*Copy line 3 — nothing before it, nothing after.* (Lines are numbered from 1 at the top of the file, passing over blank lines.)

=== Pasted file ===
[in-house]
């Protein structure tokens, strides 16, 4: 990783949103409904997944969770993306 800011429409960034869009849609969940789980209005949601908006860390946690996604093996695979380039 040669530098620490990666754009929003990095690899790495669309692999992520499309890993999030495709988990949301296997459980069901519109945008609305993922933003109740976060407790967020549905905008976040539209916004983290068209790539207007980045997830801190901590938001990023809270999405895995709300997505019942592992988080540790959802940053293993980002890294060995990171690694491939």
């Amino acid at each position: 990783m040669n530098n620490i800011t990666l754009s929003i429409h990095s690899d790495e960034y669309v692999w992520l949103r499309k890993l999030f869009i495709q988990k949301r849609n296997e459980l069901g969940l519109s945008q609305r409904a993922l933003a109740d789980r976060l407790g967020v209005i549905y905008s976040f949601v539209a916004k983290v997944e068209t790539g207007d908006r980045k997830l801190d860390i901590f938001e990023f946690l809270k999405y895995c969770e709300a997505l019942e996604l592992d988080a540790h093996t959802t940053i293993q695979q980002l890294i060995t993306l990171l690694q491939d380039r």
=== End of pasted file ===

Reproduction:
């Amino acid at each position: 990783m040669n530098n620490i800011t990666l754009s929003i429409h990095s690899d790495e960034y669309v692999w992520l949103r499309k890993l999030f869009i495709q988990k949301r849609n296997e459980l069901g969940l519109s945008q609305r409904a993922l933003a109740d789980r976060l407790g967020v209005i549905y905008s976040f949601v539209a916004k983290v997944e068209t790539g207007d908006r980045k997830l801190d860390i901590f938001e990023f946690l809270k999405y895995c969770e709300a997505l019942e996604l592992d988080a540790h093996t959802t940053i293993q695979q980002l890294i060995t993306l990171l690694q491939d380039r």